Wickedly Effective Storytelling: Exercise of the 5 Whys

3년 전

There’s one critical element that makes a great story a great story.


In working with hundreds of companies and even more marketers on how to become stellar storytellers, I’ve noticed that relevance in storytelling is what separates the strugglers from the artists.

Without exception, when we struggle to tell a story that sounds different from everyone else, it’s because we focus on what we want to say instead of why we want to say it.

Here’s a little magic, fellow storytellers, to make it easy to flip the equation and make it easy to start with why your story matters – making it relevant to more people, more often – and then move into what you want to talk about in your story.
Understanding Root Cause
To be relevant to our audience, we have to get to the root cause of why what we want to talk about is relevant to them. Getting to the root cause means we have to get curious and dig into why a topic might be a great idea or expose it as just a mediocre one. Great ideas are ones that can turn into uniquely differentiating stories. And that’s what we’re all after.

The process of the five whys was developed Sakichi Toyoda and was used within the Toyota Motor Corporation during the evolution of its now famous Toyota Production System manufacturing methodologies. It was a critical component of their corporate-wide problem-solving training.

The premise is that by asking the question “why?” five times, the nature of the problem and its solution will become clear. Since Toyota originated the idea, it has since been borrowed to become a part of Lean Startup and Agile methodologies.

Here’s what a typical marketing story sounds like…

We help companies mitigate risk by delivering reliable, cost-effective transportation services. We have 14 locations along the East Coast that our customers rely on to move their goods. By giving our customers more options with transportation services, we help them grow their business and better serve their customers.

Is this a story? No. Because it sounds pretty much like every other marketing statement in the transportation industry.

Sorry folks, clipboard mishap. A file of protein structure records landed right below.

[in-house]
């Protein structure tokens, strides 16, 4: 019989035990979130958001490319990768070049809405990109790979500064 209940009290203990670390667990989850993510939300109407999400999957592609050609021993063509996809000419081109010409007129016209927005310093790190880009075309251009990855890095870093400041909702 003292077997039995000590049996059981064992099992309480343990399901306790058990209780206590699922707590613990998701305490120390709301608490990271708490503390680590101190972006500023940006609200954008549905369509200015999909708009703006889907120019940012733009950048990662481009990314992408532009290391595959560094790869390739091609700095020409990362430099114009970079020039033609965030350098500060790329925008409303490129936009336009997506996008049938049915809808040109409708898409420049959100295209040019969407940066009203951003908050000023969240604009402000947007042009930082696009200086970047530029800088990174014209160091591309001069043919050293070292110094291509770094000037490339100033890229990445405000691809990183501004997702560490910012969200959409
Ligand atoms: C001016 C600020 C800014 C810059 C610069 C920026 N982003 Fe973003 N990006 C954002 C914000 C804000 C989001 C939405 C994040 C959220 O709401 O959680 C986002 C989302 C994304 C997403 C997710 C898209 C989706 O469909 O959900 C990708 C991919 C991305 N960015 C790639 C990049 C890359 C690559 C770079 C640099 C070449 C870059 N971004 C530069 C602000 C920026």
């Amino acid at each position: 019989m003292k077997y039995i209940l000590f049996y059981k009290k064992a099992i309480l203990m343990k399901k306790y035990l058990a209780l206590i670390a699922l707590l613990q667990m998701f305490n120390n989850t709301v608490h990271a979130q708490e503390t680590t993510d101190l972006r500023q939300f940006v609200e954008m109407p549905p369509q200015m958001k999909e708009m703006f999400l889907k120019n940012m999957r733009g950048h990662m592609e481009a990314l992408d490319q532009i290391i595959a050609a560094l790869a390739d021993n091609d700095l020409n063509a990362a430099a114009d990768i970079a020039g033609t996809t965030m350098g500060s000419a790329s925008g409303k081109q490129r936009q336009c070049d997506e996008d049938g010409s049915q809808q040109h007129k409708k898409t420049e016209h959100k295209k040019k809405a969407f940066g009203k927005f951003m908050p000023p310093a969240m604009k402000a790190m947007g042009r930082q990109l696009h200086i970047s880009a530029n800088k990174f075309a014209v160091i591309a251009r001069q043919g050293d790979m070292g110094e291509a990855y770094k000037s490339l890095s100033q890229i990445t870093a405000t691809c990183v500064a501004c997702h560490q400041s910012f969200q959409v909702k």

The 5 Whys
Now, let’s dig into this by using the process of the five whys…

Why do people want to mitigate risk? Because they want to save money
Why do people want to save money? Because 66% of supply chain costs go to transportation costs.
Why do companies spend 66% of their supply chain budgets on transportation? Because they want to makes sure they have an effective, reliable and cost-effective way to transport goods.
Why does this matter to businesses? Because reliably is key deliver goods is how our customers grown their bottom line, reduce how much money they spend and serve their customers.
Why is this important? Because serving customers and helping them grow their business is ultimately what matters to them. They’re looking for a partner who understands the dynamics of growing their business and serving their customers, not just a company who can move boxes from point A to point B.
Now, let’s flip the answers and turn them into a story…

We know that running a successful business is more than just moving boxes from point A to point B. Being able to serve customers and grow a business is about the people you have on your team and how well they understand the dynamics of your industry. And reliability is a huge component of this.

Working with reliable partners means our clients are able to reduce costs and deliver much better customer service. Part of that customer service is understanding the dynamics of transportation and how to manage costs. That’s where we come in.

We know that 66% of all supply chain costs come from transportation. That number comes with a lot of risk. But growing a successful business and making customers happy – while still bringing revenue in the door – means mitigating risk. At ABC transportation, we help supply chain managers mitigate risk by delivering news and information that helps them understand the impact of trends, economics and market dynamics on their transportation choices.

In this example, the root cause is not that people want to mitigate risk. It’s that they want to grow their business. We’re just able to start with that story by becoming relevant to our audience, gaining their trust, and then bringing that back to our brand through our content mission.

That’s a much different process than starting with, “we need a brochure/blog/video/any other piece of content to talk about how great we are at mitigating risk.”

The biggest reason that storytelling doesn’t work for organizations is because people don’t know how to tell a story that’s relevant in the world of their customer.

Great stories aren’t great stories because they’re what a company wants to say. They’re great stories because it’s relevant to an audience and what they want to hear.

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